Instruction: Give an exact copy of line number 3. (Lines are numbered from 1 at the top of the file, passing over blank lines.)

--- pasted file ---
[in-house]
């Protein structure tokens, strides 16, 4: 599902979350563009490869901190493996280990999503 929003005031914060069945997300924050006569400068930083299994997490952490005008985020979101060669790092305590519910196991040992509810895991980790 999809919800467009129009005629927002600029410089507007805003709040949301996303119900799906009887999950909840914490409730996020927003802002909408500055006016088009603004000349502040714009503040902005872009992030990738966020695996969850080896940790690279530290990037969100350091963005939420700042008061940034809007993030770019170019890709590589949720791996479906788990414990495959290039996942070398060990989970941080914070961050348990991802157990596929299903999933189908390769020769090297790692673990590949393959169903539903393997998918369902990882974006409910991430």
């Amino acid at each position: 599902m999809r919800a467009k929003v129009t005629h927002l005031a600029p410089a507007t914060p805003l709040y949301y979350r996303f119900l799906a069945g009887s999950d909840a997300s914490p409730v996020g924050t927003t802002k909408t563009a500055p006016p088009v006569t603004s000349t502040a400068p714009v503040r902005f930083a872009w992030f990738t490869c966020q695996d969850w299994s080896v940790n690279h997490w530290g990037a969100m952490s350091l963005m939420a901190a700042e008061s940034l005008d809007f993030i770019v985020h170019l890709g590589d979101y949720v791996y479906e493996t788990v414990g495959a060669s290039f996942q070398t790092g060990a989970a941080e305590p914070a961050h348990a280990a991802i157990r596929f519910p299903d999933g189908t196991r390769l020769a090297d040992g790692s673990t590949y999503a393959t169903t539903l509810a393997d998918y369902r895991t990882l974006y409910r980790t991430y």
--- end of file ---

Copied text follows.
């Amino acid at each position: 599902m999809r919800a467009k929003v129009t005629h927002l005031a600029p410089a507007t914060p805003l709040y949301y979350r996303f119900l799906a069945g009887s999950d909840a997300s914490p409730v996020g924050t927003t802002k909408t563009a500055p006016p088009v006569t603004s000349t502040a400068p714009v503040r902005f930083a872009w992030f990738t490869c966020q695996d969850w299994s080896v940790n690279h997490w530290g990037a969100m952490s350091l963005m939420a901190a700042e008061s940034l005008d809007f993030i770019v985020h170019l890709g590589d979101y949720v791996y479906e493996t788990v414990g495959a060669s290039f996942q070398t790092g060990a989970a941080e305590p914070a961050h348990a280990a991802i157990r596929f519910p299903d999933g189908t196991r390769l020769a090297d040992g790692s673990t590949y999503a393959t169903t539903l509810a393997d998918y369902r895991t990882l974006y409910r980790t991430y």